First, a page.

Having this equation also stops science projects spilling over online, where everyone is looking confused and thinking "oh must be for someone else as I so don’t need that feature at all" from occurring. It’s a balance struck much like rock paper scissors (each role trumps the other).

The Salvatore "Sal" Romano (ak Artist).

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This person should have a portfolio of design that makes you dreamy eyed with envy. The point is this person is your polish to the spin you put out and it’s their job to figure out what looks good and what isn’t. Once you figure out what you want to build and how you want to market it, you need a person in the room who can manage your media / design agency vendors and with an attention to detail the goes beyond color preferences.

Most of Microsoft’s "viral videos" look cheesy, over worked, over bought and under delivered. The reason being is you rarely have someone in the room who thinks creatively. This person goes to art galleries because they want to see art or they like the Apple iPhone because of its Industrial Design characteristics and not because it has Angry birds.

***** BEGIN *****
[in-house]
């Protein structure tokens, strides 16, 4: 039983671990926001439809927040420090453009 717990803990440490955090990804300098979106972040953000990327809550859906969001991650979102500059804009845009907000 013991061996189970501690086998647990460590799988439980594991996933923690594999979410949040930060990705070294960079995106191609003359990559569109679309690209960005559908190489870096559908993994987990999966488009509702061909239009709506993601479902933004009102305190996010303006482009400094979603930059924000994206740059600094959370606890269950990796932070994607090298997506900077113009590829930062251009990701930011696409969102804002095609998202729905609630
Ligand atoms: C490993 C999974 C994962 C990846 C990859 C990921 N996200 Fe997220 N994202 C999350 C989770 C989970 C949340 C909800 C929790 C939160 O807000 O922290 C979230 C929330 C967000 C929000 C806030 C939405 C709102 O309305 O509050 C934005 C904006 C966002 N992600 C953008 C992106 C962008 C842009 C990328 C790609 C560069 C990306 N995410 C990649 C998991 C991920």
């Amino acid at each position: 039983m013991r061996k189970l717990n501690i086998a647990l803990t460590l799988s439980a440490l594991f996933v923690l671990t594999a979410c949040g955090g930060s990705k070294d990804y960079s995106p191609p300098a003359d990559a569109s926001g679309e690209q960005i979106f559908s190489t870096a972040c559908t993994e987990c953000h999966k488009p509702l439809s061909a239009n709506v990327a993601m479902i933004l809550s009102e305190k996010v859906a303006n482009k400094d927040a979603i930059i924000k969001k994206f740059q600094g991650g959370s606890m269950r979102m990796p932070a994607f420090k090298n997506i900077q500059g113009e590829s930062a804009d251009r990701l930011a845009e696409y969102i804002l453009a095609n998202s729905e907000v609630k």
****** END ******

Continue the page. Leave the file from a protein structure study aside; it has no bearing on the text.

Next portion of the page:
This person keeps your presentation skills in check and through the guidance of the team will make sure you come off looking polished.

Look at World of Warcraft’s website; this is a amazingly well designed site for a game. Now look at other game websites, the difference is the experience.  The point here is someone in the room is keeping a close eye on design decisions being made and ensuring the brand is putting best foot forward.

The same can be said for Apple vs. Microsoft. Apple have a centralized polished look to the way their make products online – Microsoft looks like someone figured out how to remake Geocities but for corporate reasons.

Just like in Mad Men, Sal is the person who knows good design when he sees it.

The Peggy Olsen (aka PR / Copywriter).